Finally, some persons are consciously following a spiritual path (5) as opposed to a life concerned with materiality--wealth, degrees, status, and so on.  A body builder and a monk have significantly different lifestyles and their needs are significantly different. Both values can co-exist under certain conditions.  We have alluded to the consciousness promoting values of foods above. Foods which are sattvic, such as basmati rice, dals, amalaki, saindhava salt, pure rain water, ghee, milk, barley, honey, promote evenness of temperament, balance of emotions, courage, forgiveness, good judgment, clarity of perception, compassion, and love of all things including Truth.  This person knows about life in its full scope and depth. Rajasic foods, such as spicy foods, sugar, red meats, alcohol, caffeine, and other stimulants feed our attachment to sensory stimulation. These foods promote fiery emotions and behavior. They tend to promote a kind of addictive use. This addiction takes the form of attachment to some foods or experiences and aversion to other foods or experiences. This promotes a judgmental, critical existence. Tamasic foods, such as leftovers, fried foods, canned foods, stale or rancid foods, promote dullness, lethargy, sloth, insensitivity, etc. This insensitivity is a lack of awareness. It means inability to sense, to feel. The only foods for the spiritual aspirant are sattvic ones. The qualities of these foods are the qualities necessary for spiritual awareness and fulfillment.  In general, a progression away from meats towards vegetables, then to predominantly grains, then predominantly to fruits and finally to water and air only is the dietary path to spiritual attainment.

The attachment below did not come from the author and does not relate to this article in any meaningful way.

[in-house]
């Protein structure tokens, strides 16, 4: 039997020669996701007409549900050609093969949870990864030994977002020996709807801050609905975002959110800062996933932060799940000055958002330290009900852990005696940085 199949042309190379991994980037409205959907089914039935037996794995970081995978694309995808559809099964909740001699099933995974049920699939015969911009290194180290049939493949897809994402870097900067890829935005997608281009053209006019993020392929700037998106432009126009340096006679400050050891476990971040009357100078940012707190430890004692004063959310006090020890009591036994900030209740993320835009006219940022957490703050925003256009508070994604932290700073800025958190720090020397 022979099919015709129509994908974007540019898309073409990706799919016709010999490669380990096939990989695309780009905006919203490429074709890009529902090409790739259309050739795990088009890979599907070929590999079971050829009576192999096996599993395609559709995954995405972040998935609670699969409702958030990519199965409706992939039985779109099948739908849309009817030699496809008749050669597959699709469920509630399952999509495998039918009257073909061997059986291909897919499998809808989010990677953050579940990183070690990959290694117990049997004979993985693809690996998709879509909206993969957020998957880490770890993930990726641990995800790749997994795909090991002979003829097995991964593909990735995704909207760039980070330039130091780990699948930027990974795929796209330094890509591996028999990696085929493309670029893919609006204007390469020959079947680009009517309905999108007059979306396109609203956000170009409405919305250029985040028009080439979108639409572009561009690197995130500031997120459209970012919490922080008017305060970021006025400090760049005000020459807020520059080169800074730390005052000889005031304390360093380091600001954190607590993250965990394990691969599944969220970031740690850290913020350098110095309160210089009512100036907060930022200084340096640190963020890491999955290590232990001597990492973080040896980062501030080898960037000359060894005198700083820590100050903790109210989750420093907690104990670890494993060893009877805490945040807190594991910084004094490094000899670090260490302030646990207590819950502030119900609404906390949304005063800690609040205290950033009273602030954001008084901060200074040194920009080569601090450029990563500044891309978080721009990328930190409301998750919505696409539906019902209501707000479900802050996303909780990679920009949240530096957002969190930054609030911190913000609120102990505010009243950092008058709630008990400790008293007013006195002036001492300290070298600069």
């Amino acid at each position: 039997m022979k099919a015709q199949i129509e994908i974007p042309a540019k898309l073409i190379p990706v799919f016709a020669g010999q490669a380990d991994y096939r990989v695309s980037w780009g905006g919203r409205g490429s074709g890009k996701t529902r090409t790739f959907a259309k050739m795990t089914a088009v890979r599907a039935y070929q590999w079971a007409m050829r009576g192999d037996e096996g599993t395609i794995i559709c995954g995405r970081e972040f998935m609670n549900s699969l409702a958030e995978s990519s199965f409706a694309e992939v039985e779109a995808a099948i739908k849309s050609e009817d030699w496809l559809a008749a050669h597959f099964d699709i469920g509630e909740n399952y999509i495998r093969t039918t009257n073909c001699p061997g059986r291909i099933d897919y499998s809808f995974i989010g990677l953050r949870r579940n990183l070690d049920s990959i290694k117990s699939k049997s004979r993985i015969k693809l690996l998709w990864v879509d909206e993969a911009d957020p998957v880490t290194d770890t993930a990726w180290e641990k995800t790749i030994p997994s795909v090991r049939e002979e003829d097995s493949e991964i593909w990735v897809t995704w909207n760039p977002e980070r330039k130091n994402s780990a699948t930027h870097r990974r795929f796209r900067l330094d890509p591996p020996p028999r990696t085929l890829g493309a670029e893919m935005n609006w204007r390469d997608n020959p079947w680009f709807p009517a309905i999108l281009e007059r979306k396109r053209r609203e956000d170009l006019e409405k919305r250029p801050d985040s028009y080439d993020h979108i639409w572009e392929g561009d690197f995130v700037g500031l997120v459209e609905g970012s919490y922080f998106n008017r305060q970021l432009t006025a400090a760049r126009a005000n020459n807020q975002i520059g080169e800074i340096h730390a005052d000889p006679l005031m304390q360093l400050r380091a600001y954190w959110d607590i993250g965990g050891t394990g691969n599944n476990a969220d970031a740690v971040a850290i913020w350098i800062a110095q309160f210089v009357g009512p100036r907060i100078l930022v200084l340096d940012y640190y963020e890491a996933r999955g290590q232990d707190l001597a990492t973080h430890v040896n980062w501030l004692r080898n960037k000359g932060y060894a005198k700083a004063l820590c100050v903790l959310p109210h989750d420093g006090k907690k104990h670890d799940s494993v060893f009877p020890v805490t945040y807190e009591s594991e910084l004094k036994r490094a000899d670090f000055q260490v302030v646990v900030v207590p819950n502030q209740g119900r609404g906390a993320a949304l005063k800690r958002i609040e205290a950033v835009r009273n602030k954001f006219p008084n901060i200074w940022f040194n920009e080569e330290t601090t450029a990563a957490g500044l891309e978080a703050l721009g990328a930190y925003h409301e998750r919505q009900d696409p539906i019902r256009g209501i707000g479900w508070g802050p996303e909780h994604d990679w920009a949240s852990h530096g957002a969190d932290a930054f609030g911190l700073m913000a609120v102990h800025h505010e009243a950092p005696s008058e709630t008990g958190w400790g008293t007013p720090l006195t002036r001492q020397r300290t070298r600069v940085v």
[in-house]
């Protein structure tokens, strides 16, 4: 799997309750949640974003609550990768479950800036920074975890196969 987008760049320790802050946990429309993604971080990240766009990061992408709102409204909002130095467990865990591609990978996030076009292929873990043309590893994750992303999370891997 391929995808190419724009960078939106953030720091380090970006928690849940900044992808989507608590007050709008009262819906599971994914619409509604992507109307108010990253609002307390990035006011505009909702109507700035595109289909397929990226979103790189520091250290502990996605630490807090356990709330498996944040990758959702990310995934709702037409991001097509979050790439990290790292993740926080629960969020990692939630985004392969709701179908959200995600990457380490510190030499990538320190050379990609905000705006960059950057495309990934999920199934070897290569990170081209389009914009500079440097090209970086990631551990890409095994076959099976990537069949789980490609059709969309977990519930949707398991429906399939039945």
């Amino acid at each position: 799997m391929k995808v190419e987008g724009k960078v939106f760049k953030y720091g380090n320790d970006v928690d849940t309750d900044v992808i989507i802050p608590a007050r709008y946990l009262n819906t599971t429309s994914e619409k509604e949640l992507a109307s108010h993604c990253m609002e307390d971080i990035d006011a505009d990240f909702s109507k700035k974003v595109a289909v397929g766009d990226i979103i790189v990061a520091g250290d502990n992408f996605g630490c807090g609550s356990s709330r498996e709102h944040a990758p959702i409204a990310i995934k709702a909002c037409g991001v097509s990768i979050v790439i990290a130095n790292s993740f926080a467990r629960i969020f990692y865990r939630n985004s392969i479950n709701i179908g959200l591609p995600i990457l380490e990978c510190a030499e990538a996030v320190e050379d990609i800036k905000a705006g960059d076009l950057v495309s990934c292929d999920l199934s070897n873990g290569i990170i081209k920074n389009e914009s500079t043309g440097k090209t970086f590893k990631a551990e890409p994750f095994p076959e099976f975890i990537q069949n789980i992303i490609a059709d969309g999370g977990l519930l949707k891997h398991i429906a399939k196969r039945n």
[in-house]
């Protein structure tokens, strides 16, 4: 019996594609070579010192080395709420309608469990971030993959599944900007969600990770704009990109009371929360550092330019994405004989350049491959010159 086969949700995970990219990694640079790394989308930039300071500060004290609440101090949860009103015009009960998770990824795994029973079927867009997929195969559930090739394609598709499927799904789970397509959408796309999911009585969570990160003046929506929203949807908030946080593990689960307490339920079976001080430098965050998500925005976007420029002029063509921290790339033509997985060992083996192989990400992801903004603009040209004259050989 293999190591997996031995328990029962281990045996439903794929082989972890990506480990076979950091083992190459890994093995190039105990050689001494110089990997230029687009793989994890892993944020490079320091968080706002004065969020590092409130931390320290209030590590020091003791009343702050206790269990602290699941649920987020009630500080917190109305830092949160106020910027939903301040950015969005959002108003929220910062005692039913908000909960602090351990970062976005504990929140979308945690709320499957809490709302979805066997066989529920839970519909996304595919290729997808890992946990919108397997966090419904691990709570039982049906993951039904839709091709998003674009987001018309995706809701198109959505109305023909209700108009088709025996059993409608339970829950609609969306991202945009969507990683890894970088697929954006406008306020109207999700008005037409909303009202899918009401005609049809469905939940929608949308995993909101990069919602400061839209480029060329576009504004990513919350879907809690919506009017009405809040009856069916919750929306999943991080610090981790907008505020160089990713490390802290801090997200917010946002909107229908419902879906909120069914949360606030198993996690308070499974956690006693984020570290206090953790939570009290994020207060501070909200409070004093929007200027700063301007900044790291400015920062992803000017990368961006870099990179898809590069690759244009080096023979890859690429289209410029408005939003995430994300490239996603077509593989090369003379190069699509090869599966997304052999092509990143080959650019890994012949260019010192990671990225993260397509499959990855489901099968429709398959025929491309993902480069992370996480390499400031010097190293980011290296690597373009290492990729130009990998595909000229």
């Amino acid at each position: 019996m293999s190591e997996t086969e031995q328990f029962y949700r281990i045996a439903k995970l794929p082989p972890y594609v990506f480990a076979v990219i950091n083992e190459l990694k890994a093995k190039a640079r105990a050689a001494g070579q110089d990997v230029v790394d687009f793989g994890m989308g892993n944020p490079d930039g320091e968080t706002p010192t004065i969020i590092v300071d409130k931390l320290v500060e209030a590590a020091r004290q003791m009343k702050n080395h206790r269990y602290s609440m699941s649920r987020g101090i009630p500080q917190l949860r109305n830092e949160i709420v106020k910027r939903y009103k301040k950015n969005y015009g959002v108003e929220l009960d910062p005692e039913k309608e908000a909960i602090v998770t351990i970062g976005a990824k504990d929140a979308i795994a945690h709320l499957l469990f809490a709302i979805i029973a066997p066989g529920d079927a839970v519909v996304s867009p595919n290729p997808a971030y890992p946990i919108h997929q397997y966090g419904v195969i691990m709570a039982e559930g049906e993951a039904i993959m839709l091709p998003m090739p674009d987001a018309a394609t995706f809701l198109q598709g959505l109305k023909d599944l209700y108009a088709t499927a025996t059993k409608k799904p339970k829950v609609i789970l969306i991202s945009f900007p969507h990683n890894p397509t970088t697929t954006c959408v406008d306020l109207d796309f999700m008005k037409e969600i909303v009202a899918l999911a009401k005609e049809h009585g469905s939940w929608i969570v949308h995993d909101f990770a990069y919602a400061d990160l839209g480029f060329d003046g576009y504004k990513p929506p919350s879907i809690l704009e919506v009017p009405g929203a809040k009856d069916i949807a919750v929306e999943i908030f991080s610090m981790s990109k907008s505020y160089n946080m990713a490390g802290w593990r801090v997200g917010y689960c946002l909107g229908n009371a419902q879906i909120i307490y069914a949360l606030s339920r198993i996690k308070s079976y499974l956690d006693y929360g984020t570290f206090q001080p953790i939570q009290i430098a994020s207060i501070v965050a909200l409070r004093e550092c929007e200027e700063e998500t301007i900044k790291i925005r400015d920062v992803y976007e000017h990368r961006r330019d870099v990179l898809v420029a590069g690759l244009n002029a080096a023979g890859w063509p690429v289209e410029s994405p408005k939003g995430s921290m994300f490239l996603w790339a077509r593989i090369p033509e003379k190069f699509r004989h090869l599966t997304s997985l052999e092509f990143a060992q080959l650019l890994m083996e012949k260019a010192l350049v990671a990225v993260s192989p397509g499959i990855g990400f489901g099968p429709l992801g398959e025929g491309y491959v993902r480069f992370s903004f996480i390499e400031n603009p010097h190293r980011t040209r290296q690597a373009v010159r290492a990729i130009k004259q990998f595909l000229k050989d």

The conditions referred to above viz.: perfection of health, righteous or dutiful action, pleasure and happiness, wealth, and spiritual fulfillment are actually the goals of Ayurveda. These are the aims of Ayurveda which are promoted or discouraged by the qualities of the things we do and by the foods we eat. All of these goals must be present at once for complete fulfillment of life--spiritual and material. You are or become what you eat in the absolute literal sense of the words.  Happy eating.

 

© Copyright 1997 Michael S. Dick All Rights Reserved  www.ayurveda-florida.com